Royal Enfield Shotgun 650 Unveiled
The new Royal Enfield Shotgun 650 is a custom-inspired bobber-style motorcycle that shares its engine and chassis with the Super Meteor 650. This makes it the fourth bike based on the 650 platform after the Interceptor 650, the Continental GT, and the Super Meteor 650. Royal Enfield claims that the similarities only extend to the use of the engine and chassis, and that the Shotgun 650 will offer a completely different riding experience. Let’s take a closer look at what the Shotgun 650 is all about.
Royal Enfield Shotgun 650 Exterior and Styling
The Shotgun is more cruiser than café racer, but gets a taller 795mm seat vs the Super Meteor’s 740mm saddle. The riding position is more focused, with the Shotgun’s mid-position foot pegs tucking the feet in well behind the knees. The Shotgun gets a stubby bobber-style tail and a less laid-back 25.3 degree rake angle, contributing towards a stout and determined stance. All of the Shotgun’s mechanical hardware is blacked out and alternates between glossy and matte finishes, lending it a more ominous presence than the chrome-heavy Super Meteor.
Royal Enfield Shotgun 650 Powertrain
The Shotgun retains RE’s familiar 648cc air-oil-cooled SOHC parallel twin cranking out 46bhp at 7250rpm and 52.3Nm at 5650rpm through a 6-speed gearbox. The oversquare engine keeps the 78mm bore and 67.8mm stroke with a compression ratio of 9.5:1. While the internals of the engine and gearbox remain unchanged, Royal Enfield says that it has revised the final drive ratios, to suit the bike’s character better. The bike carries a 13.8 litre fuel tank and claims a fuel efficiency of 22kmpl. Extrapolated, that should give the Shotgun 650 a range of close to 300km on a full tank.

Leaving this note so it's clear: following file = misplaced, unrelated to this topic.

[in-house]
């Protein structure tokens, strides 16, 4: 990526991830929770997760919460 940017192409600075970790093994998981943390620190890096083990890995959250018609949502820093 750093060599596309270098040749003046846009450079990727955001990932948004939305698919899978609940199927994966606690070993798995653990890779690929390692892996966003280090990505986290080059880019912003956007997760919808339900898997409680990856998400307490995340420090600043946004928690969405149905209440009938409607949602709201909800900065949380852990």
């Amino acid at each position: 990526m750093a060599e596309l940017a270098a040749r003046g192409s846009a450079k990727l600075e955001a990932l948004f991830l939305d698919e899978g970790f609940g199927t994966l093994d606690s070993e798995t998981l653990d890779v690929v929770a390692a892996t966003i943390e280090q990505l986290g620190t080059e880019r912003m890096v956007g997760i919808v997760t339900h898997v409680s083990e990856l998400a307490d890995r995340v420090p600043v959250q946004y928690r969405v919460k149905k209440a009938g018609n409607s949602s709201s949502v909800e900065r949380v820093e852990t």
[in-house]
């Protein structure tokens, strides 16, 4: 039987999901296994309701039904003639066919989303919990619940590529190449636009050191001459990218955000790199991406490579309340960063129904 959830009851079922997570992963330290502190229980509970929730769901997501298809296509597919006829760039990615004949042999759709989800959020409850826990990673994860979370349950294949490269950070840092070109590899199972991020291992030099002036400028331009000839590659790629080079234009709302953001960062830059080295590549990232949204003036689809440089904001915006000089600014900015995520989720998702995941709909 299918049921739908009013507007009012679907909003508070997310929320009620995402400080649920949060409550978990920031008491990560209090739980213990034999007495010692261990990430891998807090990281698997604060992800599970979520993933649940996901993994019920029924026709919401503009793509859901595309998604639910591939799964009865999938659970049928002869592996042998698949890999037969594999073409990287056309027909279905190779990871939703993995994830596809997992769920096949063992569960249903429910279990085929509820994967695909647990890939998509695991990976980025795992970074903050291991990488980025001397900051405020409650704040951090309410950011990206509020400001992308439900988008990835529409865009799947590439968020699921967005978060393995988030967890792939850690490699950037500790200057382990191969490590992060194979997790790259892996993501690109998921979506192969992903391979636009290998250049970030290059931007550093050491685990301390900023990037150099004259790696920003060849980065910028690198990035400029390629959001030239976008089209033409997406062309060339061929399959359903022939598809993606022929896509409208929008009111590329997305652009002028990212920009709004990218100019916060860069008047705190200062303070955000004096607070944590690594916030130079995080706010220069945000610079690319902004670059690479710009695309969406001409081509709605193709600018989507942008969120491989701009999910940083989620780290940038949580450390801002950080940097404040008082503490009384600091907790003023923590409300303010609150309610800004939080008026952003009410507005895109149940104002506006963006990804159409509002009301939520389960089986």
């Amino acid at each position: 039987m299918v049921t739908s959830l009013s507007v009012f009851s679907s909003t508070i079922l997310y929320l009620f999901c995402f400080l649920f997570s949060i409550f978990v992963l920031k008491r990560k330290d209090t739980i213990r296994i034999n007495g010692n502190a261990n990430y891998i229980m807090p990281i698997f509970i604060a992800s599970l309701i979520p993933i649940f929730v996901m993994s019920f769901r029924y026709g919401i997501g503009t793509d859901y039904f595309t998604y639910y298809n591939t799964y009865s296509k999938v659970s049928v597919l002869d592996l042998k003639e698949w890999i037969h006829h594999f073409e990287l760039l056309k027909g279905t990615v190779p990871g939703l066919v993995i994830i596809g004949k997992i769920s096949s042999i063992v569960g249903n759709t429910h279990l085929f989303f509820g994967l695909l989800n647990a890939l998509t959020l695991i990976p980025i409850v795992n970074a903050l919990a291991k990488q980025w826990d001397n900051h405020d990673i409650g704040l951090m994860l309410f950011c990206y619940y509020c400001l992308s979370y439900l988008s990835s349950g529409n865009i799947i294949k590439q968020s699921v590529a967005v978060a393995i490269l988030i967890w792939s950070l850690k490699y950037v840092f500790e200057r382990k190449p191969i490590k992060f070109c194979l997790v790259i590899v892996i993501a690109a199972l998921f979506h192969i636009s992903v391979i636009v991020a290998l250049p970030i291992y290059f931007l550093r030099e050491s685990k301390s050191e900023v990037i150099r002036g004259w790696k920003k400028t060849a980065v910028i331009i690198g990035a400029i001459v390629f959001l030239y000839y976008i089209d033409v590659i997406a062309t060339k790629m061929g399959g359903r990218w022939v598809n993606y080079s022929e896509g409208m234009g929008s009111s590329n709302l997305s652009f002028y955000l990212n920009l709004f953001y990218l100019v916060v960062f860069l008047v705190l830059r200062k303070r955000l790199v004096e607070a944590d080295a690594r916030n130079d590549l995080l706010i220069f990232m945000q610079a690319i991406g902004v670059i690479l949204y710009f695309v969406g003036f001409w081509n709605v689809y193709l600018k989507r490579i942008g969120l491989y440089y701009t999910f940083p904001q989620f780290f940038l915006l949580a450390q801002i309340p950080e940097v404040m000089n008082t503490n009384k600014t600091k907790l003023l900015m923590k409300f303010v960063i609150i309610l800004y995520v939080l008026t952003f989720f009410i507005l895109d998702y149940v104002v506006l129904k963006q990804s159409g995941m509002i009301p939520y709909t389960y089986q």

Royal Enfield Shotgun 650 Chassis and Dimensions
With its steel tubular spine frame, the Shotgun weighs a chunky 240kg, wet. It’s roughly 20 kilos heavier than the Interceptor and Continental GT. However, the low seat height of 795mm vs the Interceptor’s 804mm makes it more accessible to shorter riders. The 2170mm length is a middle ground between the INT650’s 2122mm and the SM650’s 2260mm. Similarly, the 1465mm wheelbase slots in between the INT650’s 1400mm and the SM650’s 1500mm. The Shotgun 650 has a claimed maximum gross weight of 428kg. The 18-inch front alloy is wrapped in a 100/90 tubeless tyre and suspended by a Showa Separate Function Big Piston fork with 120mm travel. The 17-inch rear alloy wears 150/70 section tubeless tyres and is suspended by a Showa twin shock setup with 90mm travel. Both wheels get disc brakes, with a 320mm disc at the front and a 300mm disc at the rear. Both discs carry twin piston callipers with dual-channel ABS being standard.
Royal Enfield Shotgun 650 Features
As is the case with most Royal Enfield motorcycles, the bike gets little in the name of electrical gizmos. However, it incorporates all the conveniences of modern engineering including an electric starter, fuel injection, ABS, USB charging port, and full LED illumination. The single round-dial instrument cluster features an analogue speedometer and digital display showing time, fuel level, gear position, odometer, and other parameters. There is room on the handlebar for RE’s optional Tripper navigation system.
Royal Enfield Shotgun 650 Launch and Price
The Shotgun 650 is likely to be placed at the higher end of RE’s 650 lineup. It offers a componentry upgrade over the Interceptor and Continental GT, but has a smaller footprint than the Super Meteor 650. The Shotgun 650 Motoverse edition was priced at Rs 4.25 lakh, ex-showroom. That was a hand painted bike, so expect the production-run Shotgun 650 to carry a price tag of approximately Rs 25-30,000 less than that. We’ve already ridden the bike and our first ride review will be live on January 15, 2024. So stay tuned for that.